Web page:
Seibert REACHes out to the homeless

December 22, 2005|by KAREN HANNA


Editor's note: This is the eighth story in a 10-part series about people who make this holiday season brighter for others. The series concludes Christmas Eve.

One midnight clear, the holidays could force the REACH shelter to close because of a shortage of volunteers.

Just don't look for it to happen on Claire Seibert's watch.

One of about 40 volunteers at the REACH Cold Weather Shelter, Seibert this year is responsible for finding enough staff members to work the days before and after Christmas. She said she gave up her last two Christmases to volunteer for REACH, which stands for Religious Effort to Assist and Care for the Homeless.

"I like helping out. I like making a difference in somebody's life, especially these guys," Seibert, 41, said shortly before the shelter opened its doors to homeless men and women on a recent Monday night.


Rows of about 40 cots covered with mismatched blankets line the men's dormitory area at the shelter. Clear, plastic bags stuffed full of clean bedding waited to be sorted, folded and restocked on huge metal shelves in the dormitory.

The shelter's doors normally open at 7 p.m., and guests may sign in until 9 p.m., though dinner is served until only 8:30 p.m., Seibert said.

A note left on one bed stated one guest would be a little late.

The note read: "Please Reserve this bunk current occupant is working and will be in after 9 p.m."

In the four or five years since Seibert began volunteering at the shelter, she said she has learned not to judge people by their appearances. The mother of an 8-year-old girl and an infant boy, Seibert recently returned to school from maternity leave. She has taken both children to the shelter to meet friends she has made there.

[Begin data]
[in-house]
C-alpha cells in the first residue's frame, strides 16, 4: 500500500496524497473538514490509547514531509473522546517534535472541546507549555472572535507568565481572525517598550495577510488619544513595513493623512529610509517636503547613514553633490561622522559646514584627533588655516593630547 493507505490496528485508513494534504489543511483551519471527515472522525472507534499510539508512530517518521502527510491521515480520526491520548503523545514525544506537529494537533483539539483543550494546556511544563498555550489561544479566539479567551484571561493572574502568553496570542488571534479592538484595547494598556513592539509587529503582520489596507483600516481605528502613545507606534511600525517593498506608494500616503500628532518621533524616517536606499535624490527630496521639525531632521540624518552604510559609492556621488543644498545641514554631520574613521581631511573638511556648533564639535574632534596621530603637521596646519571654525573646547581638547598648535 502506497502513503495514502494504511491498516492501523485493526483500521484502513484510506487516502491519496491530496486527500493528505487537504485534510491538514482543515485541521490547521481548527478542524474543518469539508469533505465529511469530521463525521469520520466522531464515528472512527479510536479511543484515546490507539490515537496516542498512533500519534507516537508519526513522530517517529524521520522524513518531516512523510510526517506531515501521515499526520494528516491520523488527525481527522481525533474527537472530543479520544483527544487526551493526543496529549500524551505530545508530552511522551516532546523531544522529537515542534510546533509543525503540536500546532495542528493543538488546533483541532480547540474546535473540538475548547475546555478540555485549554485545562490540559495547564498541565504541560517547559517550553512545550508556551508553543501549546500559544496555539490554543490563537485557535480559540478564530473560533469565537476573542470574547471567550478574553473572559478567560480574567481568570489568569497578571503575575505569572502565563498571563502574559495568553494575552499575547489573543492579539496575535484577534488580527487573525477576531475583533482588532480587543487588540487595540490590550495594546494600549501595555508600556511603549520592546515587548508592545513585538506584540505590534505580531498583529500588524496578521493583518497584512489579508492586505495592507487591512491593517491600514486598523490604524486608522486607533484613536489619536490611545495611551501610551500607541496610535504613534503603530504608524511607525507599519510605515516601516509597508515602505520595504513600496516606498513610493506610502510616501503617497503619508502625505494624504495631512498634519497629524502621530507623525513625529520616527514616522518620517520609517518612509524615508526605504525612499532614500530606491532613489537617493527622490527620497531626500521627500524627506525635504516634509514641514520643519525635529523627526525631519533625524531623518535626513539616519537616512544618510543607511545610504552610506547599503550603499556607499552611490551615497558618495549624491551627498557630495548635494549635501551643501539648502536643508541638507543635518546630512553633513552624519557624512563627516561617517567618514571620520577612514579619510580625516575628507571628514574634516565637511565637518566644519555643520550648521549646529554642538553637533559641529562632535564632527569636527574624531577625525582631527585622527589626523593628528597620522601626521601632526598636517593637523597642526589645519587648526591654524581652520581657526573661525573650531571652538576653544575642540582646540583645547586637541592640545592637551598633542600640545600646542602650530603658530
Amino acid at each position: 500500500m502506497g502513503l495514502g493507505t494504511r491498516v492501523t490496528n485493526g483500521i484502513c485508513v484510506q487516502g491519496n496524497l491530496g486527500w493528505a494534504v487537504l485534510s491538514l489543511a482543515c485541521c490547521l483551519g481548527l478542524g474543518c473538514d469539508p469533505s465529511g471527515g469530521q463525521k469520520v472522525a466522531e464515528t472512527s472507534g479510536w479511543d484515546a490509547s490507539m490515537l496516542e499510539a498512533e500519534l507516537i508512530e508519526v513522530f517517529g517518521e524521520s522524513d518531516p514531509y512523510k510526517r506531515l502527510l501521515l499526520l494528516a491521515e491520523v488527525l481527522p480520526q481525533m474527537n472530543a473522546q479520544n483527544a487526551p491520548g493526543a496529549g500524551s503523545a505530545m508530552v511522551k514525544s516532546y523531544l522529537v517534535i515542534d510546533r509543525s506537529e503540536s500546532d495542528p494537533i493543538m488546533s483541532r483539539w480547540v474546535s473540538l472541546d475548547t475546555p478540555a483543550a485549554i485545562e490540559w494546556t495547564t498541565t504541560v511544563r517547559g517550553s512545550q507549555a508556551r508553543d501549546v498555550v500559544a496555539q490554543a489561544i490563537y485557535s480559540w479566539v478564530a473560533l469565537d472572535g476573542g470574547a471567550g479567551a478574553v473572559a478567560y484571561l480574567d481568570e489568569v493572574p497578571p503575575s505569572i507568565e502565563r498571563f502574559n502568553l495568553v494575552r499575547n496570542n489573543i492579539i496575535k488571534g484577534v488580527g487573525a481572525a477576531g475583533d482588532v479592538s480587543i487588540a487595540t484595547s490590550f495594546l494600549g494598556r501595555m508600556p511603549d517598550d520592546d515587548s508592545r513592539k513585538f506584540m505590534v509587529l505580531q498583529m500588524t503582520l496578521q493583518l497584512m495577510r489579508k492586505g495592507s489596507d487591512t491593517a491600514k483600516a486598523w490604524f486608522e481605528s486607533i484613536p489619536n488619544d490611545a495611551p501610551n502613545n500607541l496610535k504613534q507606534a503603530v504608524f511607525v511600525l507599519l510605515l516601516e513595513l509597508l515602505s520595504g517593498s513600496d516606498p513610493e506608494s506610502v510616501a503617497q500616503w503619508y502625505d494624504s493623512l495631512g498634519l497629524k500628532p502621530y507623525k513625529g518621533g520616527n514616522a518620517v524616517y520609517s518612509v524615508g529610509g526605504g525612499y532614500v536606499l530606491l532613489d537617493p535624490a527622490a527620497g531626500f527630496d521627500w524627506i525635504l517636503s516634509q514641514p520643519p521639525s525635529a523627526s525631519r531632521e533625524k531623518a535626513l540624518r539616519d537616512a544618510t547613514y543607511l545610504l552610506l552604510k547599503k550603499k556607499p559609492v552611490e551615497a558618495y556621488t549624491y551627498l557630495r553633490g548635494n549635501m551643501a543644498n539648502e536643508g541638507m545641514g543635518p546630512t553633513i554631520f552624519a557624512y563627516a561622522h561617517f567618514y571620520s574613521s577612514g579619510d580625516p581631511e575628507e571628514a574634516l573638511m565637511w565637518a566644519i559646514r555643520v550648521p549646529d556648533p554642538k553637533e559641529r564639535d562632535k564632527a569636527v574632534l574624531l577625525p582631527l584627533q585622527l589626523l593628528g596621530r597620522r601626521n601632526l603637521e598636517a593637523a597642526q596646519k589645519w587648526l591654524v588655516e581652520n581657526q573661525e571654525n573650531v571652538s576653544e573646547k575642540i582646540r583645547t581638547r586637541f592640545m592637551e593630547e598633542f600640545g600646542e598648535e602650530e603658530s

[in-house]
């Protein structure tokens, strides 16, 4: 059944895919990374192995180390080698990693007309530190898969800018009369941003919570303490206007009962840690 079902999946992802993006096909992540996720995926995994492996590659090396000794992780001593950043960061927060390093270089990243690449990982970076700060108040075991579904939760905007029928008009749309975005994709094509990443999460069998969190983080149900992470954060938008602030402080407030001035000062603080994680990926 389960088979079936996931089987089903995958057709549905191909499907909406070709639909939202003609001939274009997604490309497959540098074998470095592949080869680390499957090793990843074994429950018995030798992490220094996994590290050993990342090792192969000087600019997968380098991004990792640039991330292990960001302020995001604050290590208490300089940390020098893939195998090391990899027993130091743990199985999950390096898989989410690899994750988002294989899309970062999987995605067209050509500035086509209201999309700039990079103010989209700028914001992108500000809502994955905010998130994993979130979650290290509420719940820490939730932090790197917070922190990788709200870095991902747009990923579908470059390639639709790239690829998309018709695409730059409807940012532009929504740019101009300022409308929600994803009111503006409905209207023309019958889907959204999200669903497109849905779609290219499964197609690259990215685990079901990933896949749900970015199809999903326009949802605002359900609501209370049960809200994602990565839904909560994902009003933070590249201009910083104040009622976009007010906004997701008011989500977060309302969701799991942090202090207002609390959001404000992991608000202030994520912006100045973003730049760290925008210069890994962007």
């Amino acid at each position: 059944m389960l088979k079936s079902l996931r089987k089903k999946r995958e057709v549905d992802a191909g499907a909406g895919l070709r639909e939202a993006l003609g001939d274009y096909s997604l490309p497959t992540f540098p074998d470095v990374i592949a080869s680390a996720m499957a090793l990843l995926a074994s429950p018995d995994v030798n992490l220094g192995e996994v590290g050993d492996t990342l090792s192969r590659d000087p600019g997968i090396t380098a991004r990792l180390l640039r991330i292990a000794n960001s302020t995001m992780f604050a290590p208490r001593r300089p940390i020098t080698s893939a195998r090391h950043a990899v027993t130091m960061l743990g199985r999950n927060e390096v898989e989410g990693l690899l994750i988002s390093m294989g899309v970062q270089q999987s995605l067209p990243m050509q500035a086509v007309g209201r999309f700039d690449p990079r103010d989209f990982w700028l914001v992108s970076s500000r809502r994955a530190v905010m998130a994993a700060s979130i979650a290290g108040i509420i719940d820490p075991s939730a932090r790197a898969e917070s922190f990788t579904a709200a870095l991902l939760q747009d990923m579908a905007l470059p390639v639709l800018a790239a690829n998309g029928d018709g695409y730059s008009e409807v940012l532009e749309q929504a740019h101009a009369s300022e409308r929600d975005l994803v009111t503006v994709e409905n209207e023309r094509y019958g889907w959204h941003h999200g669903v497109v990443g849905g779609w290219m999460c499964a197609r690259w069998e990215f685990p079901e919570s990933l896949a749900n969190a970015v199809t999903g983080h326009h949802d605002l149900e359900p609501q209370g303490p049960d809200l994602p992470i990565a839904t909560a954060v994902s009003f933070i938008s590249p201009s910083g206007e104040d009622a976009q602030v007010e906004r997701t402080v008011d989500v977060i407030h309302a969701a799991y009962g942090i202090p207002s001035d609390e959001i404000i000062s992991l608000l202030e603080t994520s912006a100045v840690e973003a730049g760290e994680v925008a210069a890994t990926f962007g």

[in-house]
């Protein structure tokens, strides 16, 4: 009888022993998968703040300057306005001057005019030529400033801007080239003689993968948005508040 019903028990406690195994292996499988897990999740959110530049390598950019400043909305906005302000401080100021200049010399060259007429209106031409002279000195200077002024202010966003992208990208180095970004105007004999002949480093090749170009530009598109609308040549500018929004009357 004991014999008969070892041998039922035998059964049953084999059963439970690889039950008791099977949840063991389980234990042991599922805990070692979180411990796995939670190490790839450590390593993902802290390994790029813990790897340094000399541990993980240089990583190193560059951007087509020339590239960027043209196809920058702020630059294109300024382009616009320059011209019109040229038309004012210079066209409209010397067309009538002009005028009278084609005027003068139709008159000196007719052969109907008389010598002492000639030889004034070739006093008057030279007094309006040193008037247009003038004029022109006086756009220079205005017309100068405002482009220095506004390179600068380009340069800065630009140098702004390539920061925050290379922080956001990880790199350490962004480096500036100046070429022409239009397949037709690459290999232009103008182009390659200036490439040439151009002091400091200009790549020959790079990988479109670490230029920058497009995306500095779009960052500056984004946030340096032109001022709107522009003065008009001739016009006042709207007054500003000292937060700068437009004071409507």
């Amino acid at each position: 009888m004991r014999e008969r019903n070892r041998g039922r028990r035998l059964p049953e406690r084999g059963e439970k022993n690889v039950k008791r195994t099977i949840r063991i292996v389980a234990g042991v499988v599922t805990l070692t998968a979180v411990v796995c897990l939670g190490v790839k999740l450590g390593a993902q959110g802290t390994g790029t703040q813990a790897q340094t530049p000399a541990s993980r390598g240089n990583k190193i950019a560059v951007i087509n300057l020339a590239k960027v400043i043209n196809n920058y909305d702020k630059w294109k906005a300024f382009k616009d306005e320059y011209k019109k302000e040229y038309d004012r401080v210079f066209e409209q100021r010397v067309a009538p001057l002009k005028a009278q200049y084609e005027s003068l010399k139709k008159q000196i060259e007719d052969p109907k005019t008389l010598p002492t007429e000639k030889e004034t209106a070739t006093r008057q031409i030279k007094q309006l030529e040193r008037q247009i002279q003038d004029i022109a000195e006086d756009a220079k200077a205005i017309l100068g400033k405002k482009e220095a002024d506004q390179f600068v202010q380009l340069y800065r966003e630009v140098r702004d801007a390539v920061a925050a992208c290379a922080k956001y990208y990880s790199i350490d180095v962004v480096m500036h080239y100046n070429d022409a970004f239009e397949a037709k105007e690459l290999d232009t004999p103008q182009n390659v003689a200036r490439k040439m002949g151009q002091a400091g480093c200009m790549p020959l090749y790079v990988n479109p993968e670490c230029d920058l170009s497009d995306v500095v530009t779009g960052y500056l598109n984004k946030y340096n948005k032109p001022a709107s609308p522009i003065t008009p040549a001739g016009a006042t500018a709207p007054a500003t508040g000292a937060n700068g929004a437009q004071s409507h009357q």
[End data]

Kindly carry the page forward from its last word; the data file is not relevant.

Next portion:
"There's just a lot of regular people here. Because of the way they're dressed, or they may smell, or they may be dirty, that's no reason to treat them any different from the way I might treat you," Seibert said.

Shelter guests and volunteers joked and carried on with Seibert as she talked, an easy rapport evident from years of sharing stories of the streets.

A former shelter guest, Randy Shoemaker, said the hospitality of volunteers did not make stays at the shelter any more enticing.

"I'm getting older, I'm 48 years old, and I don't need to be out there," Shoemaker said as the night's guests stamped the cold from their feet and reported to the kitchen area for hot meals.

After being homeless "many years," Shoemaker was back at the shelter Monday - this time as a volunteer.

Shoemaker now works construction, he said.

Seibert said she is inspired by the stories of people who pick themselves up, find work and are able to leave the shelter. This year, men who once stayed at the shelter as guests - as Shoemaker did for about four months - will serve holiday meals to the homeless, Seibert said.

The adviser of a Student Government Association service committee, Seibert said students who volunteered in a shelter kitchen one year saw firsthand the devastation wrought by addiction and alcohol abuse. They also witnessed the humanity of people others often dismiss, she said.

"Like I teach my kids at school, you treat people with respect, you get it back, and it's the same with anyone, no matter their lifestyle or what they look like," Seibert said.

Friday: Beth Plume of Hagerstown

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